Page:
25. seanmcbride
    seanmcbride
    April 21, 2014, 1:29 pm

    Hostage,

    1. Is the Israel lobby the most powerful foreign lobby in American history?

    2. Does the Israel lobby comprise dozens or hundreds of interlinked organizations operating globally, often at odds with the nations in which they are located?

    3. Do pro-Israel billionaires and hectomillionaires tend to dominate both the Democratic and Republican Parties?

    4. Did pro-Israel activists play the lead role in driving the United States into the Iraq War?

    5. Have Noam Chomsky and Norman Finkelstein attempted in the past to deflect attention from the power of the Israel lobby through vague and evasive speech and doubletalk?

    6. Do Chomsky and Finkelstein sometimes seem to be as emotionally conflicted about Israel and Zionism as Jeffrey Goldberg, M.J. Rosenberg, Eric Alterman and Leon Wieseltier?

    Rhetorical questions — think whatever you like. I’ve come to my own conclusions on these matters — yes to all of the above. We may have to agree to disagree.

  26. Citizen
    Citizen
    April 21, 2014, 2:38 pm

    Palestinians May Turn Policing, Services Authority of Territories Over to Israel
    by Jason Ditz, April 20, 2014
    Print This | Share This
    It’s a possibility that has been raised in the past, but with the current round of peace talks apparently now well and truly dead, the Palestinian Liberation Organization (PLO) is giving serious talks to dismantling the Palestinian Authority (PA) entirely.

    Under the Oslo Accords, the PA has some measure of autonomy in governance of West Bank Palestinian cities under Israeli occupation. The PA is pretty much perpetually on the verge of bankruptcy, relying on foreign aid and Israeli collected tax money, which Israel is often withholding for some perceived slight or other.

    The PA was never really intended to be a long-term solution anyhow, and was meant to just give the Palestinians some autonomy until a final peace deal was reached that granted them full independence. Instead, it has become a caretaker for cities under seemingly permanent occupation.

    Dismantling the PA would mean either conning the UN into taking over the territory directly, an unlikely proposition, or simply handing the keys back to Israel and forcing the Israeli military, the official governor of the occupied territories, to handle basic services in major cities.

    That’s a lose-lose for the Israelis, who would be stuck with a major bill in providing those services to the cities, and would also face more direct blame when their policies cause hardship in cities that have come under their direct rule.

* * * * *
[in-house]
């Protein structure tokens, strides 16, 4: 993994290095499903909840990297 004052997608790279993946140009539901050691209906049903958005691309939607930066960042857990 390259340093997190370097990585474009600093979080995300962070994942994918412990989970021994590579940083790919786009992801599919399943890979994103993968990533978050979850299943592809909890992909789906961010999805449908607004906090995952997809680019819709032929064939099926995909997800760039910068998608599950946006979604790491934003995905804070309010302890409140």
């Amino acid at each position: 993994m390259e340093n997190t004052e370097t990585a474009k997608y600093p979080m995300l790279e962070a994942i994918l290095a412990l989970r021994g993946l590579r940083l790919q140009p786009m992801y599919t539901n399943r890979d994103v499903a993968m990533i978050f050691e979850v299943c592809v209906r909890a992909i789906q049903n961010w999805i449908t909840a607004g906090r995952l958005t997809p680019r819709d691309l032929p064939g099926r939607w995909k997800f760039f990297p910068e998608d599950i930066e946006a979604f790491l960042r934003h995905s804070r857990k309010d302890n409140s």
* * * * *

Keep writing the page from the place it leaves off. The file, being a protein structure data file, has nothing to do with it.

(So, the US would just give Israel more money each year?)

    • Sibiriak
      Sibiriak
      April 22, 2014, 2:15 am

      Citizen:

      Dismantling the PA would mean either conning the UN into taking over the territory directly, an unlikely proposition, or simply handing the keys back to Israel and forcing the Israeli military, the official governor of the occupied territories, to handle basic services in major cities.

      Or: Israel annexes Area C etc. and lets Palestinians keep the keys to the remaining populous areas in the West Bank. The West Bank then becomes like Gaza: nobody is forcing Israel to handle basic services etc. there.

  27. Nevada Ned
    Nevada Ned
    April 21, 2014, 4:13 pm

    One more letter about the perennial topic:
    Is Israel a strategic asset or a strategic liability for the US?

    Here’s my argument:
    (1) the number one prize for the US is control of the oil fields of the Middle East. That gives the US control over the fossil fuel energy supply of Japan, China, and Europe. In short, US control gives the US power of rival countries.
    (2) From the point of US imperialism, the greatest threat to US control is Arab nationalism. The US wants to keep the Arab world divided, backward and weak.
    Same considerations apply to Iran, even though Iranians are not Arabs. The US imposed (in 1953) and supported the Shah of Iran. The overthrow of the Shah in 1979 was a big loss for the US empire (whatever you think of the Islamic Republic of Iran).
    (3) Israel also has an interest in keeping the Arab world divided, backward, and weak. Israel ethnically cleansed the Palestinians in 1947 and has imposed systematic racial discrimination against non-Jews. A strong and united Arab world would be a strong advocate for the Palestinians. This gives the US and Israel a common interest.
    (4) One piece of evidence that could be checked: look at US aid to Israel, as a function of time. After the 1967 war, US aid to Israel quadrupled to ~ $3B/year an has stayed high ever since. What happened in the 1967 war? Israel utterly clobbered Arab nationalism in the form of Nasser. Before the 1967 war, Egypt called for uniting all Arabs. The US media commonly compared Nasser to Adolph Hitler.
    (5) Certainly there have been conflicts between the US and Israel. All readers of MW are familiar with many conflicts between the US and Israel. Examples include: Jonathan Pollard, Israel inflaming anti-US sentiment among Arabs, etc. The book by Walt/Mearshimer is proof that two pillars of the foreign policy Establishment feel driven to criticize Israel openly and in public.